running faster than the branch point, but... Guess for me that is the 
first thing to try and figure out.

Bill P.

(1) - Christoph backtracked the newest parser updates for the v3.8 release.

Ref:

stress_wr.pov  (100k)
p380   raw - 2.05user 0.25system 0:02.84elapsed 81%CPU
p380   fld - 6.87user 0.33system 0:07.74elapsed 93%CPU

p380b1 raw - 1.57user 0.02system 0:02.14elapsed 74%CPU
p380b1 fld - 6.02user 0.06system 0:06.61elapsed 91%CPU

povr   raw - 1.92user 0.24system 0:02.71elapsed 79%CPU
povr   fld - 6.39user 0.28system 0:07.21elapsed 92%CPU

p380b1 raw ---> fld  1.57 -> 6.02 ---> +283.44%  (You suggested +700%)
p380   raw ---> fld  2.05 -> 6.97 ---> +240.00%
povr   raw ---> fld  1.92 -> 6.39 ---> +232.81%

p380b1 -> p380 raw  1.57 -> 2.05 ---> +30.57% (p380 povr branch point)
p380   -> povr raw  2.05 -> 1.92 ---> -6.34%  (povr < 380 branch point)

p380b1 -> p380 fld  6.02 -> 6.87 ---> +14.12% (p380 povr branch point)
p380   -> povr fld  6.87 -> 6.39 --->  -6.99% (povr < 380 branch point)


stress_rd.pov  (100k)
p380   raw - 0.64user 0.02system 0:01.20elapsed 55%CPU
p380   fld - 8.39user 0.08system 0:09.00elapsed 94%CPU

p380b1 raw - 0.62user 0.03system 0:01.19elapsed 54%CPU
p380b1 fld - 7.69user 0.07system 0:08.29elapsed 93%CPU

povr   raw - 0.61user 0.01system 0:01.17elapsed 53%CPU
povr   fld - 7.90user 0.06system 0:08.50elapsed 93%CPU

p380b1 raw ---> fld  0.62 -> 7.69 ---> +1140.32%
p380   raw ---> fld  0.64 -> 8.39 ---> +1210.94%
povr   raw ---> fld  0.61 -> 7.90 ---> +1195.08%

p380b1 -> p380 raw  0.62 -> 0.64 ---> +3.23% (p380 povr branch point)
p380   -> povr raw  0.64 -> 0.61 ---> -4.69% (povr < 380 branch point)

p380b1 -> p380 fld  7.69 -> 8.39 ---> +9.10% (p380 povr branch point)
p380   -> povr fld  8.39 -> 7.90 ---> -5.84% (povr < 380 branch point)


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From: jr
Subject: Re: Filed() macro for CSV data file handling
Date: 29 Oct 2021 05:40:00
Message: <web.617bc07d20122b7c18866dbb6cde94f1@news.povray.org>
hi,

William F Pokorny <ano### [at] anonymousorg> wrote:
> ...
> Not yet to profiling, but I've turned up a few things. First, I don't
> see the +700% write side slow down you see, but rather about +280% so
> this is more in line with your expectations for write vs read.

intend to install the new povr in the coming days.  will then run some tests,
including another 100k.  thanks for posting the timings.  (1200% is a high price
to pay, for convenience..  :-))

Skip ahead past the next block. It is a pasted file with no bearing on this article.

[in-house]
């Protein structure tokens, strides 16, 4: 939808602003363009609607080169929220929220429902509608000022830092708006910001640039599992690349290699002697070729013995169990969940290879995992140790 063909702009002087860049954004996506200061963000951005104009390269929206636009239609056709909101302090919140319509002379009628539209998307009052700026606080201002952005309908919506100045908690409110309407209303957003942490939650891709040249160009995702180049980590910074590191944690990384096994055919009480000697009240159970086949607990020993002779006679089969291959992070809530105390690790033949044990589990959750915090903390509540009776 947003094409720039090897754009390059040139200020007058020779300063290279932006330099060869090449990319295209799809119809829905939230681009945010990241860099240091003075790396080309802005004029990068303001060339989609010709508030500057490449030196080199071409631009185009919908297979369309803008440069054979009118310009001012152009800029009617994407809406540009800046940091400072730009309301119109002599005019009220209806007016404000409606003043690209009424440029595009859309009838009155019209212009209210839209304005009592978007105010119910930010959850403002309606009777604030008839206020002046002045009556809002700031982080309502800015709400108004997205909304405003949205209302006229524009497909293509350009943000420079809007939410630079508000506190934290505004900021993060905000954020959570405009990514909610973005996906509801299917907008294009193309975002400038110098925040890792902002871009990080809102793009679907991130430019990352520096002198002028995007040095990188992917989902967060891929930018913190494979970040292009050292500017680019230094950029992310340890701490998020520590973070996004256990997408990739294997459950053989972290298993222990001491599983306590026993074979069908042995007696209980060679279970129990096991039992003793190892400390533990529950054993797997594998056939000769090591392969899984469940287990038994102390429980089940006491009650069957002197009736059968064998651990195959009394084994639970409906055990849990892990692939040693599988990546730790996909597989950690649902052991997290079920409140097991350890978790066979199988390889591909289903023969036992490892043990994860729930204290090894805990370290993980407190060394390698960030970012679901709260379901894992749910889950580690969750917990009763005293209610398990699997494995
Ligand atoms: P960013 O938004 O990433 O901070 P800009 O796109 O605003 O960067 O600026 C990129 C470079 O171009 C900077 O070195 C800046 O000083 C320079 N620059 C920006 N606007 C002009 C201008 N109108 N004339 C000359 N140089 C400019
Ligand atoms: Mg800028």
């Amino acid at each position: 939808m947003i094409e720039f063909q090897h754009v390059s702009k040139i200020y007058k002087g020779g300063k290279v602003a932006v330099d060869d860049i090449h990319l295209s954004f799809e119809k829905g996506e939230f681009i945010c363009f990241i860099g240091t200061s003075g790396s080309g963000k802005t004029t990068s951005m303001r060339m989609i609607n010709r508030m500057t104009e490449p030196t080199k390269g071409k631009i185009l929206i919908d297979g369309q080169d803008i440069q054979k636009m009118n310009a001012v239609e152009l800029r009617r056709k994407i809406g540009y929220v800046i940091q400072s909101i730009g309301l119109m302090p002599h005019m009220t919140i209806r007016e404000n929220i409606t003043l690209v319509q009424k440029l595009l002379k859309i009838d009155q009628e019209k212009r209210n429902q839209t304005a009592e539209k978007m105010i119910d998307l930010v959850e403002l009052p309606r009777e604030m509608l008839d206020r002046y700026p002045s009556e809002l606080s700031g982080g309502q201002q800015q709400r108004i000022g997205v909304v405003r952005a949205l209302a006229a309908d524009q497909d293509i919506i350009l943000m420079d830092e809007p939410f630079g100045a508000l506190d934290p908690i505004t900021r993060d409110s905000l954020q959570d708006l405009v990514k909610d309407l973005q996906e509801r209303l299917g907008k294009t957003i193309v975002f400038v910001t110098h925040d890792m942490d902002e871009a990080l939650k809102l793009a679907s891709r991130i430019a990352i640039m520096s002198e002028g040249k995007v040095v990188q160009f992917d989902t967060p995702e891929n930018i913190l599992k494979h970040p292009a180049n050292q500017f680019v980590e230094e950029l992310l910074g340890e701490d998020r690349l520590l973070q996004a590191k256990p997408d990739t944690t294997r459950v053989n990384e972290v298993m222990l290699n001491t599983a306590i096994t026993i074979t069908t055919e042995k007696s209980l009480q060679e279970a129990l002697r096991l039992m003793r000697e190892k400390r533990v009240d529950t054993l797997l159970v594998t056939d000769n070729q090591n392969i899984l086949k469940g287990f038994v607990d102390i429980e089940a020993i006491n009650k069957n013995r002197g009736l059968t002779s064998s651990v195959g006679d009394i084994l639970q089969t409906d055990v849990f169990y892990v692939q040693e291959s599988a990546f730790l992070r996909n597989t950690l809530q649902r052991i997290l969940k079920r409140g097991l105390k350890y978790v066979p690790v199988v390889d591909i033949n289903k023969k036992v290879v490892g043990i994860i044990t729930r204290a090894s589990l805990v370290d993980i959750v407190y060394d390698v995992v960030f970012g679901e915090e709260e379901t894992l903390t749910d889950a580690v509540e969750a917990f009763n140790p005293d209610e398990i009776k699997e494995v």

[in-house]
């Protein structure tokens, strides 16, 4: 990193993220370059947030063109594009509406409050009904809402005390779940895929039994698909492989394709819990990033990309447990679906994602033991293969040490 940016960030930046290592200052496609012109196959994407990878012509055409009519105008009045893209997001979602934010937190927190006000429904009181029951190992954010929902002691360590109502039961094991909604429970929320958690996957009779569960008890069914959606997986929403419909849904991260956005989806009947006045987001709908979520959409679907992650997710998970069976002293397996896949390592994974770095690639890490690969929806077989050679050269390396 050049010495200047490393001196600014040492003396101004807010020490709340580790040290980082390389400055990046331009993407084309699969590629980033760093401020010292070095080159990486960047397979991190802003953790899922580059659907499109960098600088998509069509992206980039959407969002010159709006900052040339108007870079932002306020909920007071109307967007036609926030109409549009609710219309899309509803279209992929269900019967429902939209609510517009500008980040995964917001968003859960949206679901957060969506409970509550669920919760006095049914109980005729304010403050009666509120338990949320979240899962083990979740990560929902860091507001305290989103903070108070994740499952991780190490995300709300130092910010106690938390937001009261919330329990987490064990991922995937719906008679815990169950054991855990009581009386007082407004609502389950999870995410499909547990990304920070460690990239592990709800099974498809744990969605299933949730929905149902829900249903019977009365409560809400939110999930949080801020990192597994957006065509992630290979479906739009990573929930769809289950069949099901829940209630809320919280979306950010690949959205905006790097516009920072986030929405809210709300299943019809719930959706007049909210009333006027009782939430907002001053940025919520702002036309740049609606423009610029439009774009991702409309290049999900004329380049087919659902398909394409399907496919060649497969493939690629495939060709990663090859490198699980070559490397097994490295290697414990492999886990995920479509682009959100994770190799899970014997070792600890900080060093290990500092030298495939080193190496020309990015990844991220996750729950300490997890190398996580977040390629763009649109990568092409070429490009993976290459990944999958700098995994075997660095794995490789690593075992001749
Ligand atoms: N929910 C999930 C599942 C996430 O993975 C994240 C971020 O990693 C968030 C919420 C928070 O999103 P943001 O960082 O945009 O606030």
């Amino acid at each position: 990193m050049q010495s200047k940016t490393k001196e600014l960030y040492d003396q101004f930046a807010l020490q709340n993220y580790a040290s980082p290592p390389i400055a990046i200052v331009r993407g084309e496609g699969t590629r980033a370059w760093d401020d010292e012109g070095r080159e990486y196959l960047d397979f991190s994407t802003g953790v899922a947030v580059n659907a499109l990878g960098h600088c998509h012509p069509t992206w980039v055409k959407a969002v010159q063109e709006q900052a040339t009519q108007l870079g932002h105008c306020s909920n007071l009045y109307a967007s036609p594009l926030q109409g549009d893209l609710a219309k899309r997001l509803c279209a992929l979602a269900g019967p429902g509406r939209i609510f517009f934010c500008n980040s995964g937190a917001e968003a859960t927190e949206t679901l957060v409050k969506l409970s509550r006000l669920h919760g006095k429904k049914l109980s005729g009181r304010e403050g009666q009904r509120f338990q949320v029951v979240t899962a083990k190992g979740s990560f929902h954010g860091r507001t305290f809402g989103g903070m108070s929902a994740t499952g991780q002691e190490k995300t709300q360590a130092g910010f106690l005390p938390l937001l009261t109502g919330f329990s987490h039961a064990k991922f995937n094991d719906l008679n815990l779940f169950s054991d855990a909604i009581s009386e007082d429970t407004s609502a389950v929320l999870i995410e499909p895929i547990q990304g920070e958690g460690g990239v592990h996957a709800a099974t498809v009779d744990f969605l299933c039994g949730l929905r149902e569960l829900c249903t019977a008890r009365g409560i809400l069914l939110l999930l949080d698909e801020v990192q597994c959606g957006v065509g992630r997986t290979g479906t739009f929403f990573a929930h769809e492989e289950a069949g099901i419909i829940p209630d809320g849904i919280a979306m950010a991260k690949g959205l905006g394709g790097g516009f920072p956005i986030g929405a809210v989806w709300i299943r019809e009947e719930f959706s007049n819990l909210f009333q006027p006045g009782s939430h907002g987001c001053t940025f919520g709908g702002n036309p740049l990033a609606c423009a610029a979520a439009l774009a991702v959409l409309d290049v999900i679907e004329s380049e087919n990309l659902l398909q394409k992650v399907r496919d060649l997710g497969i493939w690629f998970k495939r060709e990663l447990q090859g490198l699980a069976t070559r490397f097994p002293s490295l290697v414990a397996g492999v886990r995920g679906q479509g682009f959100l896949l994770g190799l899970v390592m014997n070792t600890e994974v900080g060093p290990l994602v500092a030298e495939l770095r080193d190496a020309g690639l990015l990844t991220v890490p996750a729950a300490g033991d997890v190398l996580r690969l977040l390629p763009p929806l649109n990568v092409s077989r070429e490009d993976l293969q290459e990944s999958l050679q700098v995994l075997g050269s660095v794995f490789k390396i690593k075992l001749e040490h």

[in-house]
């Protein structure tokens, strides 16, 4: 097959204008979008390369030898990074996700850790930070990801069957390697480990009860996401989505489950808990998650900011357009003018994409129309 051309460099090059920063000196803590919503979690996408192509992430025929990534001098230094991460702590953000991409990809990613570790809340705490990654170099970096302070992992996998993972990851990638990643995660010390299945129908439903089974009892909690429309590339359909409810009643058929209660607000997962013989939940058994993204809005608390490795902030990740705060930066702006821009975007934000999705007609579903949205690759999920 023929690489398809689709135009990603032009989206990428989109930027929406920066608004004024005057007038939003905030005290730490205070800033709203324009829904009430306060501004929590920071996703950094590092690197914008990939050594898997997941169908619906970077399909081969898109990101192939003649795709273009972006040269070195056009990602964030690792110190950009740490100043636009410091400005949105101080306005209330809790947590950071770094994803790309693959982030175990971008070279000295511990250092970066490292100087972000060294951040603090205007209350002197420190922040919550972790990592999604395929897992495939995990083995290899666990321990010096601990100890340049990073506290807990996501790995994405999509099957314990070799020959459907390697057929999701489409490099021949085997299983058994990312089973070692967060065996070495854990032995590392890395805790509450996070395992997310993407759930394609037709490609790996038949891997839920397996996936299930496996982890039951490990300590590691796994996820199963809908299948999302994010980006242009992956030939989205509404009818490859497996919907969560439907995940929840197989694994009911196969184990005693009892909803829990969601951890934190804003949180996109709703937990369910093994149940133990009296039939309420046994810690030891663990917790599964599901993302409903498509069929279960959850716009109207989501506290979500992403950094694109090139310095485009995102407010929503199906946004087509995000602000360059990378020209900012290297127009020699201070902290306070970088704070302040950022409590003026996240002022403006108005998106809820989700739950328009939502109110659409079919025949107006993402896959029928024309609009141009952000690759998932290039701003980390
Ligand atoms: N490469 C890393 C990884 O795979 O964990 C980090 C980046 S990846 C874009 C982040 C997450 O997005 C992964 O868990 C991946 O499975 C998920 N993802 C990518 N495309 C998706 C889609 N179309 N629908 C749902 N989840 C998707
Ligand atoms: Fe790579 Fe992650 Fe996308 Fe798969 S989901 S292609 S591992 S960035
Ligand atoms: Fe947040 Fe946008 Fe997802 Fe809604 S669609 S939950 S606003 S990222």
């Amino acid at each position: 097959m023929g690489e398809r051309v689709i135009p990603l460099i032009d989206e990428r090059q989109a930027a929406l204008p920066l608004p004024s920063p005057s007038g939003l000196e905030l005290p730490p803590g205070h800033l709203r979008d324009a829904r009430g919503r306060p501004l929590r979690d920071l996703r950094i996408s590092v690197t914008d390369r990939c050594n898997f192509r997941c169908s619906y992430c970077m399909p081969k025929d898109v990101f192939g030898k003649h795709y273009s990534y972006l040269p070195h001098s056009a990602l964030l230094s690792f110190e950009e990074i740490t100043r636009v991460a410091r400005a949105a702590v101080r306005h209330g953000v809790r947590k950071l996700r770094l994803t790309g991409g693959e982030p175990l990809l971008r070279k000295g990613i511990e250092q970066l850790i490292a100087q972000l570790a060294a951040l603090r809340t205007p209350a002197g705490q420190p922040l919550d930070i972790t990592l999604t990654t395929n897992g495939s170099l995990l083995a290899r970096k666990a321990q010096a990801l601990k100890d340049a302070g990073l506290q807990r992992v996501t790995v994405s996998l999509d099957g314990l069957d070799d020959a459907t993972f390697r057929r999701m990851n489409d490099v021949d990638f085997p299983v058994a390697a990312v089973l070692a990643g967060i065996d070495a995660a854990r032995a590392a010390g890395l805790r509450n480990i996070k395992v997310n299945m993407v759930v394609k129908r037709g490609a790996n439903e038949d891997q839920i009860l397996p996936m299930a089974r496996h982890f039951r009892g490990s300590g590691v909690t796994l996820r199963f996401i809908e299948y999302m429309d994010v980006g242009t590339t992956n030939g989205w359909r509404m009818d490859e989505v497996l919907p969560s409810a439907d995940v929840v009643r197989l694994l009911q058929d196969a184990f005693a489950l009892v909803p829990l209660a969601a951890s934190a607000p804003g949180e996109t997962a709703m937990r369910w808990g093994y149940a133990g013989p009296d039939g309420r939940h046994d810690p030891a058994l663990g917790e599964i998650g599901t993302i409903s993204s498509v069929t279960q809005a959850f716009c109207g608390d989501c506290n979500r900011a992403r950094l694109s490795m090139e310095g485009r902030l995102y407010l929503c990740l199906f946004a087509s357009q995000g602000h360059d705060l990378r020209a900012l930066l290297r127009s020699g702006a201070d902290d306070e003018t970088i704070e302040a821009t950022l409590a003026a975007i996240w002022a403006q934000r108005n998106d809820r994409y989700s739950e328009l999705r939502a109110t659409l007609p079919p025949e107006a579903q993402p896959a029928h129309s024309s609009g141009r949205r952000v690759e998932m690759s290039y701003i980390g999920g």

regards, jr.


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From: William F Pokorny
Subject: Re: Filed() macro for CSV data file handling
Date: 29 Oct 2021 09:36:04
Message: <617bf8c4$1@news.povray.org>
On 10/29/21 5:35 AM, jr wrote:
> hi,
> 
> William F Pokorny <ano### [at] anonymousorg> wrote:
>> ...
>> Not yet to profiling, but I've turned up a few things. First, I don't
>> see the +700% write side slow down you see, but rather about +280% so
>> this is more in line with your expectations for write vs read.
> 
> intend to install the new povr in the coming days.  will then run some tests,
> including another 100k.  thanks for posting the timings.  (1200% is a high price
> to pay, for convenience..  :-))
>

Ultimately it's user time which matters. If machines are paying and 
users still win measuring task time, it's the right trade off.

---
I understand more as of this morning. A large chunk of the p380 branch / 
povr slow down was due always-active soft asserts Christoph added to 
some of the last parser updates. These took me a while to understand and 
untangle/turn off for the 'regular' povr build.

So! Timing with my in hand povr.

stress_wr.pov
p380b1     ---> povr fld  6.87 -> 5.42 ---> -21.11%

p380b1 raw ---> fld +283.44%
povr   raw ---> fld +234.57% (-40%)


stress_rd.pov
p380b1     ---> povr fld  8.39 -> 6.38 ---> -23.98%

p380b1 raw ---> fld +1140.32%
povr   raw ---> fld +1103.77% (-36%)

So, I'm happy to see povr and likely P380 too, without the soft asserts, 
is quite a bit faster. I expect some of the speed up is due Christoph's 
newer parser updates and some due my changes, but I've not done the p380 
builds and timings to see how the savings break out - I'm not all that 
interested so that work probably won't happen.

A puzzle I've not been able to run down is the larger 'system' write 
times post v3.8 beta. It's very roughly around +12.5% of the raw and fld 
write slow down v3.8 beta to p380 (so it hits povr too though it's 
faster overall). Something is driving up that system time from raw and 
fld writes, but I've not been able to find it.

For now I'm walking away from it - Christoph cleaned up / changed quite 
a lot related to file and text streams over the last months ahead of the 
branch point for povr. I don't see an obvious cause - and my 
guesses(shots in the dark) as to cause have missed.

I hope to get to some actual code profiling today.

Bill P.


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From: William F Pokorny